Alabama inmate's execution delayed

Posted at 9:52 AM, May 12, 2016
and last updated 2016-05-12 12:04:31-04

MONTGOMERY, Ala. (AP) — A federal appeals court delayed the execution of an Alabama inmate on Thursday, saying there should be more time to review his claim that he is no longer competent because of strokes and dementia.

The 11th U.S. Circuit Court of Appeals issued the stay about seven hours before Vernon Madison, 65, was scheduled to die by lethal injection.

Madison was convicted in the 1985 killing of Mobile police Officer Julius Schulte. Schulte had responded to a domestic call involving Madison. Prosecutors said Madison crept up and shot Schulte in the back of the head as he sat in his police car.

Madison's attorneys had argued that he no longer had a rational understanding of his impending execution. They argued in court filings that he has an IQ of 72, does not independently recall facts of his case and has talked of moving to Florida because he believes he is going to be released from prison.

Attorneys for the state said a lower court, after a hearing, found Madison competent. The appeals court said it will hold oral arguments on Madison's competency in June.

Prosecutors said Madison crept up and shot Schulte in the head as Schulte sat in his police car after responding to a call about a domestic dispute involving Madison.

His attorneys had made a flurry of last-minute legal filings seeking to halt the execution, arguing a judge improperly rejected a jury's 8-4 recommendation of life in prison. The state asked an appellate court to let the execution proceed, arguing Schulte's family and Mobile citizens have waited decades to see "justice carried out."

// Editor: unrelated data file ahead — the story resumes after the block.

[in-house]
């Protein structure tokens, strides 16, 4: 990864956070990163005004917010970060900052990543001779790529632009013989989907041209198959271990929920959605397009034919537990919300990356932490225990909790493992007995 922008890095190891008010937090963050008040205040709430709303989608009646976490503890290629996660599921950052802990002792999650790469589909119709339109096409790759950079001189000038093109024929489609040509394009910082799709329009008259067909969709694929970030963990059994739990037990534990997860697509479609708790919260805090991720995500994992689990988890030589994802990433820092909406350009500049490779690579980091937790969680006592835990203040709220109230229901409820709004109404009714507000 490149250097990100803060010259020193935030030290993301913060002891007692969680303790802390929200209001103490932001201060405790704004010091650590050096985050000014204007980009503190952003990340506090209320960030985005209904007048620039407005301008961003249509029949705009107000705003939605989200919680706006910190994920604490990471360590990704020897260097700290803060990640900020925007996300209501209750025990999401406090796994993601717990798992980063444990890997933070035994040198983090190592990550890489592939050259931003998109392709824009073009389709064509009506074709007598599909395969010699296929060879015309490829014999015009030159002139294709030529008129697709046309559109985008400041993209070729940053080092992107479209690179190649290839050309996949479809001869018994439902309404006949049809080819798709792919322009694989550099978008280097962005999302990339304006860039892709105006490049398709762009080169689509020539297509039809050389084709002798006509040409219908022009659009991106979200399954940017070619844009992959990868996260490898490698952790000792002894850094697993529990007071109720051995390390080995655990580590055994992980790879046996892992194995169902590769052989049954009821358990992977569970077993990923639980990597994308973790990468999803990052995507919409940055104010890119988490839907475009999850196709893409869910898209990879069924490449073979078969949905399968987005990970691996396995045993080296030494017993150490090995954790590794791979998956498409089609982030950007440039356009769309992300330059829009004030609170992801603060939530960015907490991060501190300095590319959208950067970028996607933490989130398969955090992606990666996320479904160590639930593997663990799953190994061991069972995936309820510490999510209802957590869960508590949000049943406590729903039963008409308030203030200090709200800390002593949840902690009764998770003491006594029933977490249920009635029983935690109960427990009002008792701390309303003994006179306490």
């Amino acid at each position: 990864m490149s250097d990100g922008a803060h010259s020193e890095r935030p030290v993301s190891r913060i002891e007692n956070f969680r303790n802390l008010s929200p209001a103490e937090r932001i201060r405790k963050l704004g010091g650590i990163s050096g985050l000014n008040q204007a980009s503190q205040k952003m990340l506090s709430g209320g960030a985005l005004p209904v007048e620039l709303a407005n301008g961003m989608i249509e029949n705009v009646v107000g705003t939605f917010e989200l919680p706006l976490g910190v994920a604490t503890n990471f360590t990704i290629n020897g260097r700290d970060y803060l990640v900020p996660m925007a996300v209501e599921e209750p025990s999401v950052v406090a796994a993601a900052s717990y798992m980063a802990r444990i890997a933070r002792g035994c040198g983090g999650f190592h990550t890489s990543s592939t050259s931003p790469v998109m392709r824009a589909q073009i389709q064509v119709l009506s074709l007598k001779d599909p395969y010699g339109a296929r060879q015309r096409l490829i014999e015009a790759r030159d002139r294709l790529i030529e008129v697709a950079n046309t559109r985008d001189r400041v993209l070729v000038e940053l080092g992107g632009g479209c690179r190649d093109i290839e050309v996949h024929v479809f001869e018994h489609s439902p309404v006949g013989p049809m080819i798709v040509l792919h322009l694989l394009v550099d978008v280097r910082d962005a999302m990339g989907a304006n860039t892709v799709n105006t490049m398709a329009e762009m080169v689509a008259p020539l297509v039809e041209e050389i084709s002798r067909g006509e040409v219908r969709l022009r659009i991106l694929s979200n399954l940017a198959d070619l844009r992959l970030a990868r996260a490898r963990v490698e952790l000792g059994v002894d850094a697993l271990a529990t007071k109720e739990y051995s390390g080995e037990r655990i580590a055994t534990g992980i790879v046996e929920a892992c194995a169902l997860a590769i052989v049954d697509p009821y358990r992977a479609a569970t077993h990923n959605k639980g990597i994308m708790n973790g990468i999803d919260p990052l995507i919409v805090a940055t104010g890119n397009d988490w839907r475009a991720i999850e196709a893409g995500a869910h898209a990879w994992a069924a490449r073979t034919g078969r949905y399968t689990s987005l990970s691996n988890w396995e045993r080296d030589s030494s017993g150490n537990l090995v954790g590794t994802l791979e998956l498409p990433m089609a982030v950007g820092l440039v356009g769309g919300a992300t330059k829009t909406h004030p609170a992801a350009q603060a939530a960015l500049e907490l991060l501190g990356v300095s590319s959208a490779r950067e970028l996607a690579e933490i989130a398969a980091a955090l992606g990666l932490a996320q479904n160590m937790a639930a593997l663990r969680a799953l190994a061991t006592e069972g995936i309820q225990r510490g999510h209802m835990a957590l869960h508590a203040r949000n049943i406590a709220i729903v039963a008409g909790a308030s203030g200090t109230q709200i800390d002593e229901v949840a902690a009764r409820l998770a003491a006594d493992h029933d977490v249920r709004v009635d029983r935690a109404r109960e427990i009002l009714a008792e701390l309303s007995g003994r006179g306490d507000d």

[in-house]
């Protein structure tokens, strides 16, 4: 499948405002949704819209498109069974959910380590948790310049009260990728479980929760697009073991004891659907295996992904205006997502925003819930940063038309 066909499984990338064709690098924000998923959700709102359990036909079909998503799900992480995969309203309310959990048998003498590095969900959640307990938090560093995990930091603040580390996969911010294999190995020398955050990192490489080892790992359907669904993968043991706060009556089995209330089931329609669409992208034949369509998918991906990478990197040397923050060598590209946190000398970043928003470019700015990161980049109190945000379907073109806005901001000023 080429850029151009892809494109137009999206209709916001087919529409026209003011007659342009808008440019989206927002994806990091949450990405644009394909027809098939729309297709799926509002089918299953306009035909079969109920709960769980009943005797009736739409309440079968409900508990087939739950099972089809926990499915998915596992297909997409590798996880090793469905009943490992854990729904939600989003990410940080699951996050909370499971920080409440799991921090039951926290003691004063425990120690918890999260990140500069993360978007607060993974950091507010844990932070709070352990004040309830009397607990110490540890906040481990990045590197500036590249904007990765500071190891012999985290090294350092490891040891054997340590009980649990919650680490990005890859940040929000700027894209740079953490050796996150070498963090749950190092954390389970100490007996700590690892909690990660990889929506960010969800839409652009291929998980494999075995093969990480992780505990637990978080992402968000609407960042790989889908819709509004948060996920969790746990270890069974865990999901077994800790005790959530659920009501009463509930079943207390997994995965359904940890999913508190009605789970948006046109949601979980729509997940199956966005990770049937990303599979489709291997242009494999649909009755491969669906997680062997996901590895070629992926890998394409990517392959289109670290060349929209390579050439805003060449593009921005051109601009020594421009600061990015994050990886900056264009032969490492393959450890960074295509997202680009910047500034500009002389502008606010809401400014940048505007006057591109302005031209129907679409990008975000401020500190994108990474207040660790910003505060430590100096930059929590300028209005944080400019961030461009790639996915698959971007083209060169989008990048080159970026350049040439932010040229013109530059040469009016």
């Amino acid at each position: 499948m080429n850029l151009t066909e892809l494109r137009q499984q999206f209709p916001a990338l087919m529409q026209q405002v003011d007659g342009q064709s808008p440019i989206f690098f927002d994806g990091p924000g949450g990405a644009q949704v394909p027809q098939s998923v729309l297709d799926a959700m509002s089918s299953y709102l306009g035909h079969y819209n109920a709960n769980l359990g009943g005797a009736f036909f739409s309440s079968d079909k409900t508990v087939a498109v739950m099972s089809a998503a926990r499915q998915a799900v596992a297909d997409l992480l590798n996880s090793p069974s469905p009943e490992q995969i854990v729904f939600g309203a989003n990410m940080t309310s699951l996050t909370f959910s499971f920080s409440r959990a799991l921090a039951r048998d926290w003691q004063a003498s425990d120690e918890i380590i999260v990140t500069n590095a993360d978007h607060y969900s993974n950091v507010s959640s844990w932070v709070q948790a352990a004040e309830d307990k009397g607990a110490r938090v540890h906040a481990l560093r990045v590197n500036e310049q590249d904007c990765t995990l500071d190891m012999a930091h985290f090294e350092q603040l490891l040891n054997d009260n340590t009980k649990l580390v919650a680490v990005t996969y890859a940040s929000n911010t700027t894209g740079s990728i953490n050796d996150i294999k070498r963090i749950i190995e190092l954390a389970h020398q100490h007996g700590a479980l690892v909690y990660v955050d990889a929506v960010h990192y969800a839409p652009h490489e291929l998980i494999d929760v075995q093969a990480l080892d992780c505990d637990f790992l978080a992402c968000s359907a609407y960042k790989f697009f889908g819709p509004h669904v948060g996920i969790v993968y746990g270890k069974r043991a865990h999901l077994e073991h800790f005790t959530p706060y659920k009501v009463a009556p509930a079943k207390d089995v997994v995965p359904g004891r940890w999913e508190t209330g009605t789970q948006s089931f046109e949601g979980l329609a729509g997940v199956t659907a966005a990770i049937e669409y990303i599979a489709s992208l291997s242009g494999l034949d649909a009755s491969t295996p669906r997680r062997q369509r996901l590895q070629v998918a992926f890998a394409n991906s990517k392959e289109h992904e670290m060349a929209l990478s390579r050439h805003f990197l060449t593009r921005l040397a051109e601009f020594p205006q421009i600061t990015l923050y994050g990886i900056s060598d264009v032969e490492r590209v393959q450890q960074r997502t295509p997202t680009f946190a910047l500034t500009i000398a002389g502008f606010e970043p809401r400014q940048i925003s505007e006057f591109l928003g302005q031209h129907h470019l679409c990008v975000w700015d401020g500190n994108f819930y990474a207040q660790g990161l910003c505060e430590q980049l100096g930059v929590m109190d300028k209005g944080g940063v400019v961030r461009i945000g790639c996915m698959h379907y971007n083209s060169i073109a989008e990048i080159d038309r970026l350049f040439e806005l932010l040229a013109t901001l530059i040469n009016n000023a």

Madison's attorneys had also argued that Alabama's sentencing method is similar to one struck down in Florida. U.S. Supreme Court justices said Florida gave too much power to judges instead of juries.

"Vernon Madison is on death row as a result of judicial override. ... This Court has recently signaled that there are serious questions about a death penalty scheme in which a judge is permitted to sentence a defendant to death despite a jury's verdict of life," Equal Justice Initiative Director Bryan Stevenson wrote.

Lawyers for the state have argued there are differences in Alabama's capital conviction requirements and sentencing structure that make it legal.

U.S. District Judge Kristi K. DuBose this week agreed with a lower court that Madison was competent and could be executed. DuBose cited testimony from a court-appointed expert that Madison could answer questions about his case, despite a decline in his health. She also noted Madison's reported response that, "my lawyers are supposed to be handling that," when the warden came to read him the death warrant.

One other inmate in Alabama has been put to death this year after a lull of more than two years because of difficulty obtaining lethal injection drugs and litigation over the death penalty.

Christopher Eugene Brooks was executed in January for the 1992 rape and beating death of 23-year-old Jo Deann Campbell.